Today is the 100th birthday of Eric Stein (1913-2011), and there would be many reasons to mark this occasion with a biographical sketch (there has been an obituary here, followed by a bunch of obituaries in eminent journals, written by his friends and colleagues), with a juicy piece of archival material, with reflections on the rise(s) and decline(s) of European constitutionalism(s), with witty poetry and profound comparative law, with reflections on the historiographical turn in European law and the legal turn in the historiography of European integration.
But how could I dare to honour a diligent, careful, pointed and elegant writer such as Eric Stein with a quick post written in the final hours of a rather turbulent last day of another exciting academic year with Recht im Kontext and Rechtskulturen? With poor me struggling with the still rather enigmatic technicalities of this blog, and Max somewhere out of reach in the Bavarian mountains? Thoughts and ideas need time and space, as he knew so well. Even (and in particular) quick thoughts and small ideas.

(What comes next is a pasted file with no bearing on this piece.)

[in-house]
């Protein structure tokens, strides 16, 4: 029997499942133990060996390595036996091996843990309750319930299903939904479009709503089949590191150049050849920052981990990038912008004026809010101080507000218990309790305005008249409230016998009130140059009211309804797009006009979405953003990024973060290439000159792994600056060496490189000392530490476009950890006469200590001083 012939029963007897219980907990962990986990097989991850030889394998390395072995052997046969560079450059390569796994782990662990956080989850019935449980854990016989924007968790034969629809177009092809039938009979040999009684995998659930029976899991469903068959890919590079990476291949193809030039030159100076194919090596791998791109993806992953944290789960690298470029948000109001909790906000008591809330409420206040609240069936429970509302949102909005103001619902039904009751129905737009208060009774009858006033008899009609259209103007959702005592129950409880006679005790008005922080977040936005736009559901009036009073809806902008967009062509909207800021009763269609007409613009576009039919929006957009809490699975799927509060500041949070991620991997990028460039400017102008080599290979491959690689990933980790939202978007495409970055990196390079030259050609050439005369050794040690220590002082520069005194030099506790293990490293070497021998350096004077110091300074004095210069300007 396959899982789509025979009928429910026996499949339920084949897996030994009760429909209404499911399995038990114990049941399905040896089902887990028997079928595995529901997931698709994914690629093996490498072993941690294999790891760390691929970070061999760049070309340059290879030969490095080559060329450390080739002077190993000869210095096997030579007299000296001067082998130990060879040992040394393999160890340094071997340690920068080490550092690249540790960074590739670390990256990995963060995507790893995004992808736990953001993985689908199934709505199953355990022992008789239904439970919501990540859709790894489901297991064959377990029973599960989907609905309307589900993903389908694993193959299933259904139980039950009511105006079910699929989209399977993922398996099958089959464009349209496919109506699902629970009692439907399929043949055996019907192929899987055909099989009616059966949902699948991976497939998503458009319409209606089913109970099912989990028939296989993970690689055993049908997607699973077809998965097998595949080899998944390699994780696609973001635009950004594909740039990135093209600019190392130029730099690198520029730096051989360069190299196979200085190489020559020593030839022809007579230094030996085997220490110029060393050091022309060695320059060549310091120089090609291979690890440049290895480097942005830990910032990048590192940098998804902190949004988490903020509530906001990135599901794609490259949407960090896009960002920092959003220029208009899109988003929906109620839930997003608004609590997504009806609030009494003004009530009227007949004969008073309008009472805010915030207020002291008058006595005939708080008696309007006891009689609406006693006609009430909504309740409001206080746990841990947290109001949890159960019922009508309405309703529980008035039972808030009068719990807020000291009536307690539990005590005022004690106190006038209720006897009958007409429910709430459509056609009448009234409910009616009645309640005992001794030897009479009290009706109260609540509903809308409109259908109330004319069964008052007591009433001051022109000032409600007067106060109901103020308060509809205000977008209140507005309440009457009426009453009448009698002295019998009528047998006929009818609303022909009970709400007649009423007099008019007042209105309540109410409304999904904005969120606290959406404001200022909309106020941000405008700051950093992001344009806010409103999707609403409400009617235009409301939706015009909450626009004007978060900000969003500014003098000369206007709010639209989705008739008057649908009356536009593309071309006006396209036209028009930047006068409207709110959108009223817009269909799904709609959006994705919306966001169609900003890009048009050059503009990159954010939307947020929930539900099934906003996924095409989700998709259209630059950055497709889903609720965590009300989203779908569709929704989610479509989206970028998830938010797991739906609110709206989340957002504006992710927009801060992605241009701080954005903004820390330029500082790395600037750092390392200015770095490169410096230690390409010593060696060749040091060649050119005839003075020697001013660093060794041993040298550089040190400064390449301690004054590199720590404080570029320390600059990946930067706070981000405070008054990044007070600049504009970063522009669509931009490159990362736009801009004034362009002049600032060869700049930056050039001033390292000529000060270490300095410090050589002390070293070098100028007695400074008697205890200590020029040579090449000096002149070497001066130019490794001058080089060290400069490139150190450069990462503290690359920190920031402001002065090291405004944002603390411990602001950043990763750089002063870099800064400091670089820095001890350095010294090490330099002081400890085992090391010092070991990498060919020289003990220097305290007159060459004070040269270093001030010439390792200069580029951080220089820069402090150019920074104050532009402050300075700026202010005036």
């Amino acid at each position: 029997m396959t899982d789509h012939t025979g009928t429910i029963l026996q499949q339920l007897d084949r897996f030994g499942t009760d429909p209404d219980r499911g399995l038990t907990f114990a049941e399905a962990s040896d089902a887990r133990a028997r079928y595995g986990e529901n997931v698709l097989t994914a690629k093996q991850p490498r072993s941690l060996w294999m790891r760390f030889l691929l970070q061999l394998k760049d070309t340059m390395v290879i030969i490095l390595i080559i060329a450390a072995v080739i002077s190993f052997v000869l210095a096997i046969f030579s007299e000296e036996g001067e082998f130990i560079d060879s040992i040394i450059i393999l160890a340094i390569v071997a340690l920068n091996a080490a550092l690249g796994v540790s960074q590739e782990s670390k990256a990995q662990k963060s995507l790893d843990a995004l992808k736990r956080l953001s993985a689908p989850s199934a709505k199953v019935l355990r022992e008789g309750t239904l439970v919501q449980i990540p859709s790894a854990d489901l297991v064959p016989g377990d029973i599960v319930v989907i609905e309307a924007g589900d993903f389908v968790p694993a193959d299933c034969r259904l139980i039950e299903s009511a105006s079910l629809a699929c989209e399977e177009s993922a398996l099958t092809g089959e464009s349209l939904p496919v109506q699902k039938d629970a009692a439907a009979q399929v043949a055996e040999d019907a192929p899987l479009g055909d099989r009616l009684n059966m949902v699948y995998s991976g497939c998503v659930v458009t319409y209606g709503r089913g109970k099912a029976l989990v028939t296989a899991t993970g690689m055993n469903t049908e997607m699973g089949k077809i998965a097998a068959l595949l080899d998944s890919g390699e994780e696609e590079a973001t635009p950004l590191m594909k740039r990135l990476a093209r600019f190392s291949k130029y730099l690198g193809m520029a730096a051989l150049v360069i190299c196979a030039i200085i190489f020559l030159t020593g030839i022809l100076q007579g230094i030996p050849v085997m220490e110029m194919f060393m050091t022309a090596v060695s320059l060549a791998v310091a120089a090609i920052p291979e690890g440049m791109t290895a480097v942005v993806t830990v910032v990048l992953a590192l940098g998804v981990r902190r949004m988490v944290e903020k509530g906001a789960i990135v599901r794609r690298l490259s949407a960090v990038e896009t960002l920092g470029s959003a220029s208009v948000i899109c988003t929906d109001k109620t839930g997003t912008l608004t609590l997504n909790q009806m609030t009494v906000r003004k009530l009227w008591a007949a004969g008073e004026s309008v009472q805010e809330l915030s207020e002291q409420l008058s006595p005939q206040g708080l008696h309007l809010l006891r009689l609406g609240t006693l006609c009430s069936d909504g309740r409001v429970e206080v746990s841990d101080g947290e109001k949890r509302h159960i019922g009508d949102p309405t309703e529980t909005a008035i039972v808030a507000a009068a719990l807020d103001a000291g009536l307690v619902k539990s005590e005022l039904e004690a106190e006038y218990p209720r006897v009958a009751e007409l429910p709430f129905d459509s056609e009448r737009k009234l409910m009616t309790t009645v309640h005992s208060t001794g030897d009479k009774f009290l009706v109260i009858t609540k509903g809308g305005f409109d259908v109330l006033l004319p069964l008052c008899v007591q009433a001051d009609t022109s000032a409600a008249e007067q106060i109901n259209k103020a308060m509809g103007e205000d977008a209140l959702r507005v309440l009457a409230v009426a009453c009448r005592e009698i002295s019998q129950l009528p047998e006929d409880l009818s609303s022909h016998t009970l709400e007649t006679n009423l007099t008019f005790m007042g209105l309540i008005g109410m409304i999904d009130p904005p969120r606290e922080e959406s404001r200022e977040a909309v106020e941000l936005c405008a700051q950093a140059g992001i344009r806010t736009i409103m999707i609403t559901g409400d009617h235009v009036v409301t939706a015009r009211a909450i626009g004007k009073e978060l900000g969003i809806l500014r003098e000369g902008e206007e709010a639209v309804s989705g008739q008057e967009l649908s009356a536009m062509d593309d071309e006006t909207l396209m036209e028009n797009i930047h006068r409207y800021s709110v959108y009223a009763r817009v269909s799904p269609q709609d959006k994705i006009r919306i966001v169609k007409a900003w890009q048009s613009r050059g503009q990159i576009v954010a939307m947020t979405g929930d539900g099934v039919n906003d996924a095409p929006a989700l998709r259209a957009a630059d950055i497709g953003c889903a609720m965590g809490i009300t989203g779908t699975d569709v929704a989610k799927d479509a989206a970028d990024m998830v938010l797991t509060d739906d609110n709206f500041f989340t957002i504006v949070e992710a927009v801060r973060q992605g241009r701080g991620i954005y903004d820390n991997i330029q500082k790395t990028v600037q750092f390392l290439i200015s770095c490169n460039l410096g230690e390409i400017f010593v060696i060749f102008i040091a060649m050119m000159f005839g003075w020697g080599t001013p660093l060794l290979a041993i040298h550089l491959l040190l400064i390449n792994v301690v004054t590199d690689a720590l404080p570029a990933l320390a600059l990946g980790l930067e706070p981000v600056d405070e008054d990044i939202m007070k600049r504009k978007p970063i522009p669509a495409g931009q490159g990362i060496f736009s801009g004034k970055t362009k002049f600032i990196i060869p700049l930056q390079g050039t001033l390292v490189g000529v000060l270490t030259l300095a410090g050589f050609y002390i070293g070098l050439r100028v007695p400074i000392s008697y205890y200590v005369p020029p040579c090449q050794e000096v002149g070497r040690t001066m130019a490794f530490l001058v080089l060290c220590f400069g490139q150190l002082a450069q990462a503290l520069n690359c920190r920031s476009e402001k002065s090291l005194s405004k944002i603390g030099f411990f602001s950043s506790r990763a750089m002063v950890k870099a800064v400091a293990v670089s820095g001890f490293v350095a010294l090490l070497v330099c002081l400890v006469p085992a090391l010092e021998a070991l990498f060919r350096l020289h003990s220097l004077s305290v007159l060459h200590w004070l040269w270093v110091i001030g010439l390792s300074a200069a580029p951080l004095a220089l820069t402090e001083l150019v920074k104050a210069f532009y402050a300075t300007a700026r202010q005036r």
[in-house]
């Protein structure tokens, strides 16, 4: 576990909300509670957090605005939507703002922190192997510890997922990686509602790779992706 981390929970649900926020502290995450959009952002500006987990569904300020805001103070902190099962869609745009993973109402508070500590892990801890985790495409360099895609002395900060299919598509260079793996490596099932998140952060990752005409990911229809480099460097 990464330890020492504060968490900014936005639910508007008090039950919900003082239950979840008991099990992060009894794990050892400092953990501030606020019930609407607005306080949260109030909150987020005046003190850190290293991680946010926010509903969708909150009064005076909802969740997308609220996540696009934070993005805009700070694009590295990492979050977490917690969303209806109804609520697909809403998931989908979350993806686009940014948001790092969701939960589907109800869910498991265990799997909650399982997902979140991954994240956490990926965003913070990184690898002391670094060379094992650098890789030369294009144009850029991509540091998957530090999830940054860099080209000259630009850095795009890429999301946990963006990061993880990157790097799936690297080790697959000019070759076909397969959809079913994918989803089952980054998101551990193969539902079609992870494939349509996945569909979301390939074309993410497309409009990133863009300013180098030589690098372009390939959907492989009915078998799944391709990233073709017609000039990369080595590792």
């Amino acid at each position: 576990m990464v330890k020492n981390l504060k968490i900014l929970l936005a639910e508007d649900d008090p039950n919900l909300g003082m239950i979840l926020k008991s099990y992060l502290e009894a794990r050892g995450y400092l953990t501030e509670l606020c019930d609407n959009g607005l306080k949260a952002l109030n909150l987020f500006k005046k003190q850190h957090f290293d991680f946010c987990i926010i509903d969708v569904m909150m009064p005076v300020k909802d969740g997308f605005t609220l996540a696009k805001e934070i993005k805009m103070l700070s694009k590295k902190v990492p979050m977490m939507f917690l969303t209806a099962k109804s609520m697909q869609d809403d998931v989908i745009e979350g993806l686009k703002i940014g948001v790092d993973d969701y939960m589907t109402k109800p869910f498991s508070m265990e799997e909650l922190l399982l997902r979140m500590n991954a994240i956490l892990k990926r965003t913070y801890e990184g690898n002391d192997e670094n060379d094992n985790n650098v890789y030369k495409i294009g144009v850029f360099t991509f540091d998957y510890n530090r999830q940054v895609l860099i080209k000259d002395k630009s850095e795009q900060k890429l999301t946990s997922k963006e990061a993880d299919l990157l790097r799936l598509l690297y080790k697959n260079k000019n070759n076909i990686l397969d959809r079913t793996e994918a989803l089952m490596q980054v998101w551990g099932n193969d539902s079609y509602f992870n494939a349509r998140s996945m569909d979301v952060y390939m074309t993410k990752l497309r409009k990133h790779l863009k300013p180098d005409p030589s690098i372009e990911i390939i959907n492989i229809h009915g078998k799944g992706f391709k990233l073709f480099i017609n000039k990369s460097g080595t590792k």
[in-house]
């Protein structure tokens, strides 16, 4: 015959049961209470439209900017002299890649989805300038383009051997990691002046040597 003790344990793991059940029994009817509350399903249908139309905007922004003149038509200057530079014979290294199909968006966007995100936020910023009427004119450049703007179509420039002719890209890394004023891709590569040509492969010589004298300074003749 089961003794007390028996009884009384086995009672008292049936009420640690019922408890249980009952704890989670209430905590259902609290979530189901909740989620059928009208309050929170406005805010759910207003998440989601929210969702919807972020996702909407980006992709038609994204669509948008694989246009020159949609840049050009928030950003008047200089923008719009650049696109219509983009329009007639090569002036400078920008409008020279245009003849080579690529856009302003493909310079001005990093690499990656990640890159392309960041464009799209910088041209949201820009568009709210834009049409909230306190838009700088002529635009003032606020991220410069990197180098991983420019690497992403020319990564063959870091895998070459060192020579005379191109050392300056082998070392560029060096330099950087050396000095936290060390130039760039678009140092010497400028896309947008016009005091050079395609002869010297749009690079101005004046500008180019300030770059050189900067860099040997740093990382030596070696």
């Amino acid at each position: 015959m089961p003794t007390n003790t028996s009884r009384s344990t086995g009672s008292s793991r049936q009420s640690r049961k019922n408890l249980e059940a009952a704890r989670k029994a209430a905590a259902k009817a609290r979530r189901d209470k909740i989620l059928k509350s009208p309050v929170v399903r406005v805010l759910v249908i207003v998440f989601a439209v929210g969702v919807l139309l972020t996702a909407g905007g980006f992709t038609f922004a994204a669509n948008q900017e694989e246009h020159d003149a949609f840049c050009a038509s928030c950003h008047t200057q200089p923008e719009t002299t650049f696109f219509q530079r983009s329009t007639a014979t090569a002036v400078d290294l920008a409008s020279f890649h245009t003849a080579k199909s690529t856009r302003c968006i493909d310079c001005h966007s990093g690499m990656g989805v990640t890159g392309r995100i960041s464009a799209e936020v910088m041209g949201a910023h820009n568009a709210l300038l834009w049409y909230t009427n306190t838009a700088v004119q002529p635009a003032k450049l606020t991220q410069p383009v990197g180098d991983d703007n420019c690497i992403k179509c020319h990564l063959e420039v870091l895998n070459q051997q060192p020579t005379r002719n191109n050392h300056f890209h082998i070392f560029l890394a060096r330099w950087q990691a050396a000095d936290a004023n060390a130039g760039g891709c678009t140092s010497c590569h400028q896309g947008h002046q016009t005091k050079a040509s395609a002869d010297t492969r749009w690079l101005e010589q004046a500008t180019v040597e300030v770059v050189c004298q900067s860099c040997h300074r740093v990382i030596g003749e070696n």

In the coming weeks of a hopefully quiet and inspiring summer, I will write a short Verfassungsblog column here and there, on the life and legacy of Eric Stein, on the internationalisation of legal education, on the pasts and perspectives of Europe, on comparative constitutionalism and on other matters that I am interested in and which might be of interest for Verfassungsblog readers, too.
Foto: Hutchins Hall, University of Michigan Law School, Ann Arbor (Phil Dokas, flickr, Creative Commons Licence)